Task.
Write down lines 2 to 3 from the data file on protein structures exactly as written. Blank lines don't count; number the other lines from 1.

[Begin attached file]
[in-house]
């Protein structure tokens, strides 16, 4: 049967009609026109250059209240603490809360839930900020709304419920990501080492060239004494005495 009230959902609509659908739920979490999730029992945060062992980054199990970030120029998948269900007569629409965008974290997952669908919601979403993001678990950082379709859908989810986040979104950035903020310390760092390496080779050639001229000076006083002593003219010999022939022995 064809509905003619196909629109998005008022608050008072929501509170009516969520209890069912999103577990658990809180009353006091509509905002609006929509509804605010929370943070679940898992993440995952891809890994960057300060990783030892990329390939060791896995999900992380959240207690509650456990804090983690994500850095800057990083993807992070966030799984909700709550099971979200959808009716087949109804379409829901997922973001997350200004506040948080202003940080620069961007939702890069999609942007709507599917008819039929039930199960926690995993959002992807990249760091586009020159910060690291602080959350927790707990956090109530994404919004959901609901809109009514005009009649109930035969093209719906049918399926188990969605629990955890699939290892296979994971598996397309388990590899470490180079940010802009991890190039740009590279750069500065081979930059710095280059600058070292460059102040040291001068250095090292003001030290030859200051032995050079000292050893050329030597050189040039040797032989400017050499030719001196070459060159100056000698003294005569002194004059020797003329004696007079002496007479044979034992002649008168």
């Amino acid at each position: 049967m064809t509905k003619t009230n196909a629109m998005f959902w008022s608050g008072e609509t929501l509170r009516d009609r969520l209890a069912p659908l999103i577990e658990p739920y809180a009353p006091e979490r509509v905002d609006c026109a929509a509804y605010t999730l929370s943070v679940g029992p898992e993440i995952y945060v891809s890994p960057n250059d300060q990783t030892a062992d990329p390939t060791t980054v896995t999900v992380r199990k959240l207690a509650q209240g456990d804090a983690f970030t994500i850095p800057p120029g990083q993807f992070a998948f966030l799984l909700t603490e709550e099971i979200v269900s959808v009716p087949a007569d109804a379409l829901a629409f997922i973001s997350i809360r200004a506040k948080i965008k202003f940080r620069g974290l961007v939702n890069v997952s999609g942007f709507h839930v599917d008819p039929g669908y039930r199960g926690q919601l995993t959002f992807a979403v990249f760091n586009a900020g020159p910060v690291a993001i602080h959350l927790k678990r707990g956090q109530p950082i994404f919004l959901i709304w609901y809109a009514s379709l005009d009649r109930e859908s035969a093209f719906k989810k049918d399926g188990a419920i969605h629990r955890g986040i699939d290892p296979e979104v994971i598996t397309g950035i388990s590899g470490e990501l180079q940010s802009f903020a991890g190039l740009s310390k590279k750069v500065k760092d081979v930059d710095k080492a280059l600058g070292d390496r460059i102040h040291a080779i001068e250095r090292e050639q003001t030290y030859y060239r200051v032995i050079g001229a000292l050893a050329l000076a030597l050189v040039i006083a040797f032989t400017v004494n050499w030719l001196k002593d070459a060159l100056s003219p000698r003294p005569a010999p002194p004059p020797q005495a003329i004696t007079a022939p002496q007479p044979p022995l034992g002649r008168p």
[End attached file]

């Protein structure tokens, strides 16, 4: 049967009609026109250059209240603490809360839930900020709304419920990501080492060239004494005495 009230959902609509659908739920979490999730029992945060062992980054199990970030120029998948269900007569629409965008974290997952669908919601979403993001678990950082379709859908989810986040979104950035903020310390760092390496080779050639001229000076006083002593003219010999022939022995 064809509905003619196909629109998005008022608050008072929501509170009516969520209890069912999103577990658990809180009353006091509509905002609006929509509804605010929370943070679940898992993440995952891809890994960057300060990783030892990329390939060791896995999900992380959240207690509650456990804090983690994500850095800057990083993807992070966030799984909700709550099971979200959808009716087949109804379409829901997922973001997350200004506040948080202003940080620069961007939702890069999609942007709507599917008819039929039930199960926690995993959002992807990249760091586009020159910060690291602080959350927790707990956090109530994404919004959901609901809109009514005009009649109930035969093209719906049918399926188990969605629990955890699939290892296979994971598996397309388990590899470490180079940010802009991890190039740009590279750069500065081979930059710095280059600058070292460059102040040291001068250095090292003001030290030859200051032995050079000292050893050329030597050189040039040797032989400017050499030719001196070459060159100056000698003294005569002194004059020797003329004696007079002496007479044979034992002649008168």
């Amino acid at each position: 049967m064809t509905k003619t009230n196909a629109m998005f959902w008022s608050g008072e609509t929501l509170r009516d009609r969520l209890a069912p659908l999103i577990e658990p739920y809180a009353p006091e979490r509509v905002d609006c026109a929509a509804y605010t999730l929370s943070v679940g029992p898992e993440i995952y945060v891809s890994p960057n250059d300060q990783t030892a062992d990329p390939t060791t980054v896995t999900v992380r199990k959240l207690a509650q209240g456990d804090a983690f970030t994500i850095p800057p120029g990083q993807f992070a998948f966030l799984l909700t603490e709550e099971i979200v269900s959808v009716p087949a007569d109804a379409l829901a629409f997922i973001s997350i809360r200004a506040k948080i965008k202003f940080r620069g974290l961007v939702n890069v997952s999609g942007f709507h839930v599917d008819p039929g669908y039930r199960g926690q919601l995993t959002f992807a979403v990249f760091n586009a900020g020159p910060v690291a993001i602080h959350l927790k678990r707990g956090q109530p950082i994404f919004l959901i709304w609901y809109a009514s379709l005009d009649r109930e859908s035969a093209f719906k989810k049918d399926g188990a419920i969605h629990r955890g986040i699939d290892p296979e979104v994971i598996t397309g950035i388990s590899g470490e990501l180079q940010s802009f903020a991890g190039l740009s310390k590279k750069v500065k760092d081979v930059d710095k080492a280059l600058g070292d390496r460059i102040h040291a080779i001068e250095r090292e050639q003001t030290y030859y060239r200051v032995i050079g001229a000292l050893a050329l000076a030597l050189v040039i006083a040797f032989t400017v004494n050499w030719l001196k002593d070459a060159l100056s003219p000698r003294p005569a010999p002194p004059p020797q005495a003329i004696t007079a022939p002496q007479p044979p022995l034992g002649r008168p």